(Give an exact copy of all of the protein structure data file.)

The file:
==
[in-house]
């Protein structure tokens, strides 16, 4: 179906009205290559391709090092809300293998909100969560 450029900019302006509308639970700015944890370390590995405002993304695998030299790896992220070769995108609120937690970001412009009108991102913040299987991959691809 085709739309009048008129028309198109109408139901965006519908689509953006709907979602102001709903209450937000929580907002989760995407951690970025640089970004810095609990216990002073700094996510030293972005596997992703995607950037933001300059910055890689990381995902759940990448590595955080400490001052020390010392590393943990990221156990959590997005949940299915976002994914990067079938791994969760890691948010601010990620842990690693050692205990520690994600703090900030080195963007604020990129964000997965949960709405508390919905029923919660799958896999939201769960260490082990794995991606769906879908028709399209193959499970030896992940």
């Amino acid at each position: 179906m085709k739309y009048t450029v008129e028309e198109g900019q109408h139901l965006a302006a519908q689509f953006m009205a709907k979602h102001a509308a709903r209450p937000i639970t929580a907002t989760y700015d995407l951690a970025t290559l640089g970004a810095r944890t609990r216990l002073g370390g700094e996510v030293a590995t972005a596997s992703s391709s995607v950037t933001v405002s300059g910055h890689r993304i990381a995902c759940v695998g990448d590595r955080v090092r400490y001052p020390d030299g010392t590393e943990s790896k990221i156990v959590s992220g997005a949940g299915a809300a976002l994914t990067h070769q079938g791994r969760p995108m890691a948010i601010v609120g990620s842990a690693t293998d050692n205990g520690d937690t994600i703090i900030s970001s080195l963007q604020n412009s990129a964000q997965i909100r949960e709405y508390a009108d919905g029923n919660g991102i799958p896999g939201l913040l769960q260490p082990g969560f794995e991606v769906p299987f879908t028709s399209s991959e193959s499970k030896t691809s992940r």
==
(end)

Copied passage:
[in-house]
């Protein structure tokens, strides 16, 4: 179906009205290559391709090092809300293998909100969560 450029900019302006509308639970700015944890370390590995405002993304695998030299790896992220070769995108609120937690970001412009009108991102913040299987991959691809 085709739309009048008129028309198109109408139901965006519908689509953006709907979602102001709903209450937000929580907002989760995407951690970025640089970004810095609990216990002073700094996510030293972005596997992703995607950037933001300059910055890689990381995902759940990448590595955080400490001052020390010392590393943990990221156990959590997005949940299915976002994914990067079938791994969760890691948010601010990620842990690693050692205990520690994600703090900030080195963007604020990129964000997965949960709405508390919905029923919660799958896999939201769960260490082990794995991606769906879908028709399209193959499970030896992940």
């Amino acid at each position: 179906m085709k739309y009048t450029v008129e028309e198109g900019q109408h139901l965006a302006a519908q689509f953006m009205a709907k979602h102001a509308a709903r209450p937000i639970t929580a907002t989760y700015d995407l951690a970025t290559l640089g970004a810095r944890t609990r216990l002073g370390g700094e996510v030293a590995t972005a596997s992703s391709s995607v950037t933001v405002s300059g910055h890689r993304i990381a995902c759940v695998g990448d590595r955080v090092r400490y001052p020390d030299g010392t590393e943990s790896k990221i156990v959590s992220g997005a949940g299915a809300a976002l994914t990067h070769q079938g791994r969760p995108m890691a948010i601010v609120g990620s842990a690693t293998d050692n205990g520690d937690t994600i703090i900030s970001s080195l963007q604020n412009s990129a964000q997965i909100r949960e709405y508390a009108d919905g029923n919660g991102i799958p896999g939201l913040l769960q260490p082990g969560f794995e991606v769906p299987f879908t028709s399209s991959e193959s499970k030896t691809s992940r």